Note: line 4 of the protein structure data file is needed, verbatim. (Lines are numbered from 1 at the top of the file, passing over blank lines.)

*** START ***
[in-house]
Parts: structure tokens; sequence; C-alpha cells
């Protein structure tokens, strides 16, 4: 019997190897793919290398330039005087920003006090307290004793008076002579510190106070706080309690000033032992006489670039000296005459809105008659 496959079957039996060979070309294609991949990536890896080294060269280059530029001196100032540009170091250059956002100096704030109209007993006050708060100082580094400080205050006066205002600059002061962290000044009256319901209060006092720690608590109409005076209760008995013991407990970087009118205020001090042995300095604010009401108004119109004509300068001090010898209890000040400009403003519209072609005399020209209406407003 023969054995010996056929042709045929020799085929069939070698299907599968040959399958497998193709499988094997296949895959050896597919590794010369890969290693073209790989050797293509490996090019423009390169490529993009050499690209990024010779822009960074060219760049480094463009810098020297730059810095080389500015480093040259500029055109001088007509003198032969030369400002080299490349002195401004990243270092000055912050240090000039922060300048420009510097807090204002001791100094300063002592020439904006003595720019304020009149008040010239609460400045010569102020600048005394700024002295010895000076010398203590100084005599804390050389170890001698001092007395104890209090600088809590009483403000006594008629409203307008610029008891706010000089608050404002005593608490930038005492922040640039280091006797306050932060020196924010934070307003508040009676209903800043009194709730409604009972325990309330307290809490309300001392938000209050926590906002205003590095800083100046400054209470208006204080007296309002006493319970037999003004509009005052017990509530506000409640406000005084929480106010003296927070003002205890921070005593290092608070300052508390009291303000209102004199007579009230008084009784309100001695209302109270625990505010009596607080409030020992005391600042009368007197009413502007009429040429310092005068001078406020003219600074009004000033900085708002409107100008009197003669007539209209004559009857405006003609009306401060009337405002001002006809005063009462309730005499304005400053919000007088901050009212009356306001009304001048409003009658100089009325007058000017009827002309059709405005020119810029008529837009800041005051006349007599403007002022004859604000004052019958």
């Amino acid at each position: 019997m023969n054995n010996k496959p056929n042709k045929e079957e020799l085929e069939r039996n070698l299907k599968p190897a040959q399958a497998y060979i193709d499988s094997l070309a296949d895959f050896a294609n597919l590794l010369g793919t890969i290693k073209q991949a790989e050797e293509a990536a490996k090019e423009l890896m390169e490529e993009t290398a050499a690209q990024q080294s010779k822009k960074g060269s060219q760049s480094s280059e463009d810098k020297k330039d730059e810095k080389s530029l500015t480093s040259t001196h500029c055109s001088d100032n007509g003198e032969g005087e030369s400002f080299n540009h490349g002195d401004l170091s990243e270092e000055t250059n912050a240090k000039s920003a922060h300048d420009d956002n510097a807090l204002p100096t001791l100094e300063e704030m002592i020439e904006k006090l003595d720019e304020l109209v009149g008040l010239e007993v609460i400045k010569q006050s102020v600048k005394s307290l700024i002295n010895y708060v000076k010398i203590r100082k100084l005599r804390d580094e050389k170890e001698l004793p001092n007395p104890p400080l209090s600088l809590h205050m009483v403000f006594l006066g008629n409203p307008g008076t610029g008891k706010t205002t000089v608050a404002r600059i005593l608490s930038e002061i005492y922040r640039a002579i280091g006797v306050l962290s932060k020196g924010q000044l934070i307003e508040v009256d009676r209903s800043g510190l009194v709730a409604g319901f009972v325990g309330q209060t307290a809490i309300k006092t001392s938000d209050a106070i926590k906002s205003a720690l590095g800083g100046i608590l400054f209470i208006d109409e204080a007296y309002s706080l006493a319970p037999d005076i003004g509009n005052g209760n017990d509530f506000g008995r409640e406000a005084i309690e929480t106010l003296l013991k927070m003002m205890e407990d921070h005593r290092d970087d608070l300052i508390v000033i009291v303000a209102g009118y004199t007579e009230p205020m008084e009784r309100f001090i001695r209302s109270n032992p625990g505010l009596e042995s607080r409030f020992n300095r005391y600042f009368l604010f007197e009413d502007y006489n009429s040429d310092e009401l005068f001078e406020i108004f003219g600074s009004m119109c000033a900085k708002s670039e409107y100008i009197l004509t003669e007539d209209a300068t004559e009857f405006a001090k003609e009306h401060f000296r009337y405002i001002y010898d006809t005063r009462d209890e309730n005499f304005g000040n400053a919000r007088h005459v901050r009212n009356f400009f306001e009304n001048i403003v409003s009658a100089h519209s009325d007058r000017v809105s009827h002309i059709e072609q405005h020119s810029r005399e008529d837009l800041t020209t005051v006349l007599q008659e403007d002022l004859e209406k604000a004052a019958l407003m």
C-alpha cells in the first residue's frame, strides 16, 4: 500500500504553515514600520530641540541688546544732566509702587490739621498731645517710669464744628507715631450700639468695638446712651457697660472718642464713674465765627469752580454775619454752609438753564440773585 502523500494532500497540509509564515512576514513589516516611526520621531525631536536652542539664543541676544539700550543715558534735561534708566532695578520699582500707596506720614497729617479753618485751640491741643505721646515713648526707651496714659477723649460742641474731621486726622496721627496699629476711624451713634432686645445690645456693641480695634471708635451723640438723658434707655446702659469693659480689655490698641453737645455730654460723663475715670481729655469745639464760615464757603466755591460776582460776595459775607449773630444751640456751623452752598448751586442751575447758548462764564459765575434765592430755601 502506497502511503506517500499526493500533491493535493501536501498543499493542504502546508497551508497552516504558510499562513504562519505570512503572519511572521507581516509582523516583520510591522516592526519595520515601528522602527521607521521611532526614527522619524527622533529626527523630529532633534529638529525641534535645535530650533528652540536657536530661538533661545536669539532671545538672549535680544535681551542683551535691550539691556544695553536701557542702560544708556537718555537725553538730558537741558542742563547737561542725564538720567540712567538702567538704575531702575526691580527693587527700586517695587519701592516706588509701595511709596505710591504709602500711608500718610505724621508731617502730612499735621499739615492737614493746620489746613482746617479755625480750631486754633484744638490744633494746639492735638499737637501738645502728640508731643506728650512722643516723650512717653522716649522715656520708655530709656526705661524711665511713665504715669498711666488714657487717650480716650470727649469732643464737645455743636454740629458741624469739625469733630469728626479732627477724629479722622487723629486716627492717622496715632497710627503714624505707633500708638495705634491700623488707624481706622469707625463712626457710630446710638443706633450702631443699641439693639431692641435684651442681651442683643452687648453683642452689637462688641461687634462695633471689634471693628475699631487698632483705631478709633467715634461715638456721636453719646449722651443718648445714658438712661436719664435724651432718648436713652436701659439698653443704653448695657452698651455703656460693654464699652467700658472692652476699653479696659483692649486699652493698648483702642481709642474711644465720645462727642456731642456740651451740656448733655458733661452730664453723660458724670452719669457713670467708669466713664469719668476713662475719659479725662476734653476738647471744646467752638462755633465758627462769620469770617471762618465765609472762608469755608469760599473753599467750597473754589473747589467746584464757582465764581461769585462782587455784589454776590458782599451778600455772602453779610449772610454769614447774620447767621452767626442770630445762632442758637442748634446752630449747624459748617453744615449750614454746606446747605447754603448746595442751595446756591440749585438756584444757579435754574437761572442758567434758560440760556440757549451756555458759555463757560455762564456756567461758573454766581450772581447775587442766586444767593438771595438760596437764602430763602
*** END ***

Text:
């Amino acid at each position: 019997m023969n054995n010996k496959p056929n042709k045929e079957e020799l085929e069939r039996n070698l299907k599968p190897a040959q399958a497998y060979i193709d499988s094997l070309a296949d895959f050896a294609n597919l590794l010369g793919t890969i290693k073209q991949a790989e050797e293509a990536a490996k090019e423009l890896m390169e490529e993009t290398a050499a690209q990024q080294s010779k822009k960074g060269s060219q760049s480094s280059e463009d810098k020297k330039d730059e810095k080389s530029l500015t480093s040259t001196h500029c055109s001088d100032n007509g003198e032969g005087e030369s400002f080299n540009h490349g002195d401004l170091s990243e270092e000055t250059n912050a240090k000039s920003a922060h300048d420009d956002n510097a807090l204002p100096t001791l100094e300063e704030m002592i020439e904006k006090l003595d720019e304020l109209v009149g008040l010239e007993v609460i400045k010569q006050s102020v600048k005394s307290l700024i002295n010895y708060v000076k010398i203590r100082k100084l005599r804390d580094e050389k170890e001698l004793p001092n007395p104890p400080l209090s600088l809590h205050m009483v403000f006594l006066g008629n409203p307008g008076t610029g008891k706010t205002t000089v608050a404002r600059i005593l608490s930038e002061i005492y922040r640039a002579i280091g006797v306050l962290s932060k020196g924010q000044l934070i307003e508040v009256d009676r209903s800043g510190l009194v709730a409604g319901f009972v325990g309330q209060t307290a809490i309300k006092t001392s938000d209050a106070i926590k906002s205003a720690l590095g800083g100046i608590l400054f209470i208006d109409e204080a007296y309002s706080l006493a319970p037999d005076i003004g509009n005052g209760n017990d509530f506000g008995r409640e406000a005084i309690e929480t106010l003296l013991k927070m003002m205890e407990d921070h005593r290092d970087d608070l300052i508390v000033i009291v303000a209102g009118y004199t007579e009230p205020m008084e009784r309100f001090i001695r209302s109270n032992p625990g505010l009596e042995s607080r409030f020992n300095r005391y600042f009368l604010f007197e009413d502007y006489n009429s040429d310092e009401l005068f001078e406020i108004f003219g600074s009004m119109c000033a900085k708002s670039e409107y100008i009197l004509t003669e007539d209209a300068t004559e009857f405006a001090k003609e009306h401060f000296r009337y405002i001002y010898d006809t005063r009462d209890e309730n005499f304005g000040n400053a919000r007088h005459v901050r009212n009356f400009f306001e009304n001048i403003v409003s009658a100089h519209s009325d007058r000017v809105s009827h002309i059709e072609q405005h020119s810029r005399e008529d837009l800041t020209t005051v006349l007599q008659e403007d002022l004859e209406k604000a004052a019958l407003m």